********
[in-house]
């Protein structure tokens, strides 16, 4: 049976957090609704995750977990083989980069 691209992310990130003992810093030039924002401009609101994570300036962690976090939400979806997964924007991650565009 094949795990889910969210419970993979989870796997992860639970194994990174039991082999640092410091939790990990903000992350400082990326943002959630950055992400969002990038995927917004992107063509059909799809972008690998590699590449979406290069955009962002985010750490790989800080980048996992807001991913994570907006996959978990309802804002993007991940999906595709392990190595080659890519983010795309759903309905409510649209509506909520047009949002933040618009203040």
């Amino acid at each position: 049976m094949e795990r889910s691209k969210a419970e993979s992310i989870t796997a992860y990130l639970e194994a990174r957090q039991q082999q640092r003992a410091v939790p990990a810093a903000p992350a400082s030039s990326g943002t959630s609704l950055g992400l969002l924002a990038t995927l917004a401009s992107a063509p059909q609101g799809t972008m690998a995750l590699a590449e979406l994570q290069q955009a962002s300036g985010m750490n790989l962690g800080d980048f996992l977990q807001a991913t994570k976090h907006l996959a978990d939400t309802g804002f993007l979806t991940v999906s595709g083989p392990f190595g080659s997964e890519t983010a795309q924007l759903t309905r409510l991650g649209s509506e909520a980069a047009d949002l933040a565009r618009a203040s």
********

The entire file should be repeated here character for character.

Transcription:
[in-house]
């Protein structure tokens, strides 16, 4: 049976957090609704995750977990083989980069 691209992310990130003992810093030039924002401009609101994570300036962690976090939400979806997964924007991650565009 094949795990889910969210419970993979989870796997992860639970194994990174039991082999640092410091939790990990903000992350400082990326943002959630950055992400969002990038995927917004992107063509059909799809972008690998590699590449979406290069955009962002985010750490790989800080980048996992807001991913994570907006996959978990309802804002993007991940999906595709392990190595080659890519983010795309759903309905409510649209509506909520047009949002933040618009203040």
């Amino acid at each position: 049976m094949e795990r889910s691209k969210a419970e993979s992310i989870t796997a992860y990130l639970e194994a990174r957090q039991q082999q640092r003992a410091v939790p990990a810093a903000p992350a400082s030039s990326g943002t959630s609704l950055g992400l969002l924002a990038t995927l917004a401009s992107a063509p059909q609101g799809t972008m690998a995750l590699a590449e979406l994570q290069q955009a962002s300036g985010m750490n790989l962690g800080d980048f996992l977990q807001a991913t994570k976090h907006l996959a978990d939400t309802g804002f993007l979806t991940v999906s595709g083989p392990f190595g080659s997964e890519t983010a795309q924007l759903t309905r409510l991650g649209s509506e909520a980069a047009d949002l933040a565009r618009a203040s």